R.A. Dickey was the 2012 National League Cy Young Award winner. And yet he’s reportedly willing to accept Ryan Dempster money in a contract extension with the Mets: $13 million per season for two years.
The Mets, however, are not willing to give him Ryan Dempster money, according to the New York Daily News. That’s simply too much. And yet they’re asking teams for two top prospects in return for him in trade talks.
“We’re in the process now,” COO Jeff Wilpon said. “It’s a negotiation. They want more than we’re willing to give right now. We want to do it for less than they want to accept right now. Somewhere in between there’s probably a deal to be done. If not, he’ll be a great bargain at $5 million playing out next season for us.”
Again, the Mets don’t think Dickey is worth Ryan Dempster/Dan Haren money, yet they think another team should be willing to fork over two of their best young talents for him, when they could, you know, just sign Ryan Dempster instead.
At this point, Dickey should really just tell the Mets to keep their money and that he’s going to test the open market. He’d be doing them a big favor by signing a two-year, $26 million extension. If he were a free agent right now, he’d have his pick of three-year, $45 million-$48 million offers, and it hardly be a shock if some team went to $20 million per year. He has a realistic shot of outperforming Zack Greinke over the next three years.
The crazy thing is that Dickey may well be worth Wil Myers from the Royals. He’s not worth the Mets’ request of shortstop Xander Bogaerts and outfielder Jackie Bradley Jr. from the Red Sox, but he could be worth one of the two and a lesser prospect. The Angels, Dodgers, Orioles, Rangers and Tigers should all be interested, too, especially if he’s still willing to take $13 million per year from his new team. But if the Mets were going to get that return they wanted, it likely would have happened already. They should just extend him and be done with it.
Infielder Javier Baez is back in camp with the Cubs after helping Puerto Rico to a second-place finish in the 2017 World Baseball Classic. He was the focal point of what was, to many, the most memorable play of the entire tournament: Baez pointed at catcher Yadier Molina, who was attempting to throw out a would-be base-stealer, before applying the tag for the final out of the eighth inning.
While Baez didn’t receive much criticism for his theatrics, aside from an insignificant handful of spoilsports, he is one of the players who most exemplifies the emotional, celebratory culture that foreign players bring to Major League Baseball. U.S. (and Tigers) second baseman Ian Kinsler is on the other side of that spectrum, as he said prior to the WBC final that he hopes kids mimic the solemn way U.S. players play the game rather than the emotional, passionate way players from Puerto Rico and the Dominican Republic play the game.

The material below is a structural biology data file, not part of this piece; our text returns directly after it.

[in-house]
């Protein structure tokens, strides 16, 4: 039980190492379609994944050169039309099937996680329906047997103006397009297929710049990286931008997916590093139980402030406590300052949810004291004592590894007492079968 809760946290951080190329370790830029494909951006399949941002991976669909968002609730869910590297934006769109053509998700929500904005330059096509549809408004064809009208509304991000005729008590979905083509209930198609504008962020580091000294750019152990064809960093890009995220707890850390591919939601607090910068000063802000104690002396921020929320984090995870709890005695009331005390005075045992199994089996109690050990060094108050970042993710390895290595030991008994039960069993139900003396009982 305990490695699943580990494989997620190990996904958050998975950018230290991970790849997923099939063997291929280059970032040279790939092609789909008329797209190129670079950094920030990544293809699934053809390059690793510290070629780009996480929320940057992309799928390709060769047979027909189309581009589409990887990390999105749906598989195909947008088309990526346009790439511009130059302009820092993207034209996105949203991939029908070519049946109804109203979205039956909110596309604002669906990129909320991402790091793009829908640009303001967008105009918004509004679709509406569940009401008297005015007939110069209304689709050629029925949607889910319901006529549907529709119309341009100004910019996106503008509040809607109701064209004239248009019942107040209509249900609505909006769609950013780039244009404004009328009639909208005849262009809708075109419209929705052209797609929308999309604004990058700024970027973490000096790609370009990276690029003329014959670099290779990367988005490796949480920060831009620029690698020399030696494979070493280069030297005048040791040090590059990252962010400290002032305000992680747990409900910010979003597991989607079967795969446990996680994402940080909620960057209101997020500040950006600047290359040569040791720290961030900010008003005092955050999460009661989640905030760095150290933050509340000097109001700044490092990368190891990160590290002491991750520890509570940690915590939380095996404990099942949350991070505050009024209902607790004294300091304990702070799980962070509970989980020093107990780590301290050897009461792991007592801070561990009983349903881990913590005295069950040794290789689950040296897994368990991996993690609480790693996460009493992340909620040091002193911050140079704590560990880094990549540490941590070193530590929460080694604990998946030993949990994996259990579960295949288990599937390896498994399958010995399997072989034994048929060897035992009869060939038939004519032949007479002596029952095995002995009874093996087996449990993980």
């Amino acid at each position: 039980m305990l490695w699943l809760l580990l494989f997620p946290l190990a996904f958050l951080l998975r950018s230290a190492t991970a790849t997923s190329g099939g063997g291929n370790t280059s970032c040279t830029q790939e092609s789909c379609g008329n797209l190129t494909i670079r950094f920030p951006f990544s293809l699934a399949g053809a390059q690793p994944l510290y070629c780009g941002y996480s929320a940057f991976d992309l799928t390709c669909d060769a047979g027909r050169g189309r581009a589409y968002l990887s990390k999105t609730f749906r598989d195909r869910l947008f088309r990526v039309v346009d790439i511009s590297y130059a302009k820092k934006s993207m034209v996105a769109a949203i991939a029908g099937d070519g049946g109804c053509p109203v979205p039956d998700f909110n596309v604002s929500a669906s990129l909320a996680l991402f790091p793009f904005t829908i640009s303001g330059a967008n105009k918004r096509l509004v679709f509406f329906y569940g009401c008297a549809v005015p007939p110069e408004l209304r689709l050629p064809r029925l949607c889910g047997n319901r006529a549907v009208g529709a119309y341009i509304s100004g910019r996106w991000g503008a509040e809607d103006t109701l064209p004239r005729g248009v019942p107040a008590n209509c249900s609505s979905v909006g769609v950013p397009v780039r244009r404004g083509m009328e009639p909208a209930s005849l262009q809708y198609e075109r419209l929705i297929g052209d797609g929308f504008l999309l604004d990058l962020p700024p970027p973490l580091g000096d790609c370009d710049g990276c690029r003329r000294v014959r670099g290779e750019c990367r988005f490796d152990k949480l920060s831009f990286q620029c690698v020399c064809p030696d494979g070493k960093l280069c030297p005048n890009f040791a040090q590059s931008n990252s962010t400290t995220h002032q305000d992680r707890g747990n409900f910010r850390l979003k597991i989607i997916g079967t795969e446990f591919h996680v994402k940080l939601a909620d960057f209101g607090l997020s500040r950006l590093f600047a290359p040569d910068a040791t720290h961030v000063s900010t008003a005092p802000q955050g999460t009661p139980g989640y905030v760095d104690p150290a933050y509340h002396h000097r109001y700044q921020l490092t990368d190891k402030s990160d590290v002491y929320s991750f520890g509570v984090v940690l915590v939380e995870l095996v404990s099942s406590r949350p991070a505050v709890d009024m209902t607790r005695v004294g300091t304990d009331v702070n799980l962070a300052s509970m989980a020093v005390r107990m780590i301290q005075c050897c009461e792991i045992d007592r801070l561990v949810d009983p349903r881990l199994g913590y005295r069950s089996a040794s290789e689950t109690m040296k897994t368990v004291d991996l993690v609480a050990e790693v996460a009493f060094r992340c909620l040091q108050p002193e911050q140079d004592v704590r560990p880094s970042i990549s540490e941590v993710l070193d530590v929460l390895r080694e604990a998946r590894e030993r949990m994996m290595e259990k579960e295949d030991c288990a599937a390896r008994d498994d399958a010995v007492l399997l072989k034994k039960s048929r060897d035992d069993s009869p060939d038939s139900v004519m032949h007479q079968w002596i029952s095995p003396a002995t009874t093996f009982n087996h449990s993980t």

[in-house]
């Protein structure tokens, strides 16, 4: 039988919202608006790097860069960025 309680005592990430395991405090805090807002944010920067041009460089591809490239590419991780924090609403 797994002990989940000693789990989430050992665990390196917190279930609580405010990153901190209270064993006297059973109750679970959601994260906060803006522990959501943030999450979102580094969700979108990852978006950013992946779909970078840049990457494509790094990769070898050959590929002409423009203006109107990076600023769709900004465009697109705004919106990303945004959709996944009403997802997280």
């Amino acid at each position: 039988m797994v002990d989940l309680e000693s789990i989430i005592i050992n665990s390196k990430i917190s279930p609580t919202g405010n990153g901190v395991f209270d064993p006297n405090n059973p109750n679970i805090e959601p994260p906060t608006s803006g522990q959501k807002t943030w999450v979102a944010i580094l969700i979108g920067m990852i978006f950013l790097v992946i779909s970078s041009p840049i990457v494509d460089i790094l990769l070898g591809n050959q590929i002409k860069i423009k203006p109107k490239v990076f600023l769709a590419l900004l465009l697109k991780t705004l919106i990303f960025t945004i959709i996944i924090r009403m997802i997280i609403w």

Baez isn’t about to apologize for the way he and his teammates play the game. Via CSN Chicago’s Patrick Mooney, Baez said, “We do a great job playing and having fun out there. That’s what it’s all about. This is a game. It’s not as serious as a lot of people take it. but, you know, everybody’s got their style and their talent. I have a lot of fun.”
He continued, “It’s their choice to look at how we play, how excited we get. To us, it’s really huge what we did, even though we didn’t win. All of Puerto Rico got really together. We were going through a hard time over there and everything got fixed up for at least three weeks. Hopefully, they keep it like that.”
Angels outfielder Mike Trout came up with an idea that would allow less experienced umpires an opportunity to call some major league spring training action. As ESPN’s Buster Olney reports, Trout thinks the veteran umpires should only call five or six innings as they get back into regular season shape. The rest of the innings could be called by minor league umpires.
According to Olney, baseball officials loved Trout’s idea when they heard about it last week. One official said, “It makes a lot of sense for a lot of different reasons.” Another said, “That’s Trout — he’s always paying attention to stuff beyond what he’s doing.”
Of course, I have to agree that the suggestion is a great one. As Olney notes, the turnover rate for umpires every year is relatively low, so younger, less-experienced umpires have few opportunities to get a feel for what it’s like calling major league action. Even beyond the actual interpretation of the rules, interacting with big league personalities would also be helpful for minor league umpires.